When I recently moved from semi-rural Massachusetts to northern New Jersey, I figured there would be "challenges" to shortwave listening. I was too optimistic by half. Now I'm 14 miles from New York City and its numerous blowtorch BCB stations. When I set up my 97.5-foot Inverted-L antenna that worked so well in MA and turned on my Ten-Tec Rx-320, I heard WOR 710, WABC 770, and Bloomberg Radio 1130 on the 31, 25, and 19-meter bands. Utter SWL hell.

So I threw up a 60-foot Inverted-L. Some of my favorite world broadcasters were more copyable, but so was "77, WABC," Hoping to capture still less interference, I turned to a 9-foot CB whip, which was a bit better even though it lowered SW reception slightly. All antennas were grounded and impedance matched. I was stalemated.

Enter the Par Electronics's BCST-HPF. It does what Dale Parfitt says it will do. Installed before my preamp, the filter severely attenuates BCB interference, reducing it to more-than-manageable background noise. I expect that in a less congested rf environment, it would be effectively eliminated. The bypass switch is a nice touch, too.

The takeaway is this: if you're an SWL living near BCB transmitters, move. Failing that, get a Par BCST-HPF. Much cheaper. Oh, and try shortening your antenna, use your preamp with care, and follow the rest of the recommendations Dale includes on the accompanying spec sheet

This filter is a winner, definitely a 5.
 
K0YW Rating: 5/5 Apr 21, 2005 09:20 Send this review to a friend
thie unit is very effective on 160-80m  Time owned: 0 to 3 months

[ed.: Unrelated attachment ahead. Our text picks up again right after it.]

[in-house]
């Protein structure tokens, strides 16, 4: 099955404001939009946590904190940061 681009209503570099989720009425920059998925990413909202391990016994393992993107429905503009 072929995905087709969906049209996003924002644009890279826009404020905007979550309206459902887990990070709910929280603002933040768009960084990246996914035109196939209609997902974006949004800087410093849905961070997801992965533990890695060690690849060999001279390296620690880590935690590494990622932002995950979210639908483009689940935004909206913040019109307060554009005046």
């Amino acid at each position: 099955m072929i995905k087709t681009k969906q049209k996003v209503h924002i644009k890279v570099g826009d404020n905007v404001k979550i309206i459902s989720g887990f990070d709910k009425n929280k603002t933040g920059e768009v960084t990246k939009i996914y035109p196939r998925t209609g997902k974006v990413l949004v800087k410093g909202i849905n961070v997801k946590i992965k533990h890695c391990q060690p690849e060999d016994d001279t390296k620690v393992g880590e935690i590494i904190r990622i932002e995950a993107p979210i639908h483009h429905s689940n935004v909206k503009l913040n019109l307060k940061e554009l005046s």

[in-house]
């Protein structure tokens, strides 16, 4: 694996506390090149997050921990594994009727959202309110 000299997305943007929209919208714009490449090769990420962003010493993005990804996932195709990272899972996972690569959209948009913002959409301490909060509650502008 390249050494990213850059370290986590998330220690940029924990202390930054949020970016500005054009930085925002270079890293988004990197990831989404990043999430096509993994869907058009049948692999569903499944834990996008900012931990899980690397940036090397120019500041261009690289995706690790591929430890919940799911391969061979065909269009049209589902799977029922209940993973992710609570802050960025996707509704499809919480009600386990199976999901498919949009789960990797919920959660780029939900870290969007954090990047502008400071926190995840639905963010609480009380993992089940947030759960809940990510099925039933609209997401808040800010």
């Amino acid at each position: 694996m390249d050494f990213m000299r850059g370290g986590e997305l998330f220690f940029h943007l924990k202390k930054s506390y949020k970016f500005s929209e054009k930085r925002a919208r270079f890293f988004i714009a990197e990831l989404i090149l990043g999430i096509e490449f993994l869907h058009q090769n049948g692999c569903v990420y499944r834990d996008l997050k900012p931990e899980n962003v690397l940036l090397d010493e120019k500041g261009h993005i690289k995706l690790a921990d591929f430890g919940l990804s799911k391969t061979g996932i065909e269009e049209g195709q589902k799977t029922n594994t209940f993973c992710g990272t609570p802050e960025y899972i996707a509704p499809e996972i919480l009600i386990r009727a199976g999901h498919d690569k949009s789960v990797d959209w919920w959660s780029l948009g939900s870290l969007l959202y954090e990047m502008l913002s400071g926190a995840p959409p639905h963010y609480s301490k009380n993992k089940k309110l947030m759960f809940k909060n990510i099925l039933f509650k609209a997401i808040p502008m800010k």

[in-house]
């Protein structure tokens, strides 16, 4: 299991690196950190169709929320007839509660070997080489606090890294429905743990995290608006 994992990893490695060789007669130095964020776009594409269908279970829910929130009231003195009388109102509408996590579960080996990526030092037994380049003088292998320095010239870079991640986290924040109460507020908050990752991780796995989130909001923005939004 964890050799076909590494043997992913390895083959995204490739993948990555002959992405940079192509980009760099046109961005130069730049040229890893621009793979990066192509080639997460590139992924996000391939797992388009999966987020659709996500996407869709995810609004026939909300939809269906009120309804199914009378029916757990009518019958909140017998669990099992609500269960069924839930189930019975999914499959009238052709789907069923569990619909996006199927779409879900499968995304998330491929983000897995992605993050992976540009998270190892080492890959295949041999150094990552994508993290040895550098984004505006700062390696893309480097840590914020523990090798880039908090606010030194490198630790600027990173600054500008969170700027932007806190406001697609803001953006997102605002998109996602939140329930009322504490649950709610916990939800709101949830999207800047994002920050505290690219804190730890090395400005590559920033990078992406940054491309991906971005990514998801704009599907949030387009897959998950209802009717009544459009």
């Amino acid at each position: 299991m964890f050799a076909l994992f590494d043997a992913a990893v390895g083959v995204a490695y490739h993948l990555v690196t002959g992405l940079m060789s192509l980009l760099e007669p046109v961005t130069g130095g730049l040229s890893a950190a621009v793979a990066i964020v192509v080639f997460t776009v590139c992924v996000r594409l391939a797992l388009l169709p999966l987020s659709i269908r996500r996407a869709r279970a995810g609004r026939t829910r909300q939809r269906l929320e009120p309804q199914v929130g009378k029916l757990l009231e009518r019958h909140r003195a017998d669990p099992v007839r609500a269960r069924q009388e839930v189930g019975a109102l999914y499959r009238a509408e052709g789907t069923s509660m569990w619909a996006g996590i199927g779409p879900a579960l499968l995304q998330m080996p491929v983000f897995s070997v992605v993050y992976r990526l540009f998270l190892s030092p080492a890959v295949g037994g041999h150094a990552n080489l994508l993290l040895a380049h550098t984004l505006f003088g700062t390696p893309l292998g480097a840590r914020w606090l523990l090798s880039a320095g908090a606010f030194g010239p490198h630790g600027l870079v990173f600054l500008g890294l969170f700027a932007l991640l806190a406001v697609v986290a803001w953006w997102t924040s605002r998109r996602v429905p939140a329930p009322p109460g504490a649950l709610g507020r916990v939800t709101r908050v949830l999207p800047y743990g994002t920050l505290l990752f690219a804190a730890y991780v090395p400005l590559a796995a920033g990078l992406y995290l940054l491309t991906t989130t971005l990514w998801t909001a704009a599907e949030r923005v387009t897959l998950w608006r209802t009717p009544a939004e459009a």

I installed a 160m beverage receiving system here at my Southwest Colorado QTH. It consists of 3 Misek SWA two wire beverages each 660' long, giving 6 directions. The front to back ratio averages 20-25 db depending on wave angle of the signal arrival. While the receive gain was excellent at 40 and 80 meters, it was a bit low on 160M with my K2 and TS 850 receivers. I built a high dynamic range low gain(9db)pre-amp using a 2n5109 CATV amp transistor in a Broadband circuit with lots of feedback. The result was a desired improvement in the receive gain on 160. Weak DX signals that were whisper copy at full audio volume on the K2 were now comfortable Q5 copy at 1/3 to 1/2 audio gain. On 80 and 40M it was necessary to turn off the internal K2 preamp to end up with the same levels on 80 and 40 as I was seeing on 160 with the new preamp. There was a problem however.While no spurious signals were noted during daytime testing (No local strong AM broadcast signals)Some unwanted carriers were found on 160m at night. They were AM modulated and appeared to be AM Broadcast band harmonics arriving on the beverages via skywave. Switching my beverages in different directions brought the signals up and down depending upon their direction. Since my preamp didn't have any selectivity built in, I was pretty sure this was going to happen. I tried a couple of filters that I had on the shelf. While both had some positive effect,one high pass filter had excessive insertion loss almost 10db.While it got rid of the harmonics, it also effectively eliminated the beneficial effect of my preamp on 160M. I swept the filter and found that it was a high pass filter alright, but one whose roll off was at 3.4 MHz! At 1.8 Mhz its loss was over 10 db. The other filter was a 160 BP unit, but didn't have enough poles to be effective below the band...the source of my problem. I then spoke with Dale, W4OP who sent me his BCST-HPF filter. When placed in series in front of my pre-amp..all of the BC Harmonics completely dissapeared! It was easy to check on them as the filter has an IN-OUT switch on its front panel. Using a modified metal Hammond chassis box, The unit is a tiny package, but the filter components are good sized toroids that allow exact adjustment of the filter poles for optimum BC band nulls (up to 80 db)while precisely setting the filters knee at 1.8MHz where the insertion loss is slightly less than 1 db. Other than the ubiquitous "Fish Buoy Beacons" and in band intruders, 160M is now a pleasure to listen to signals on. I highly recommend The Parr BCST-HPF filter as standard equipment for the serious 160M-80M operator. 73 Bruce Clark K0YW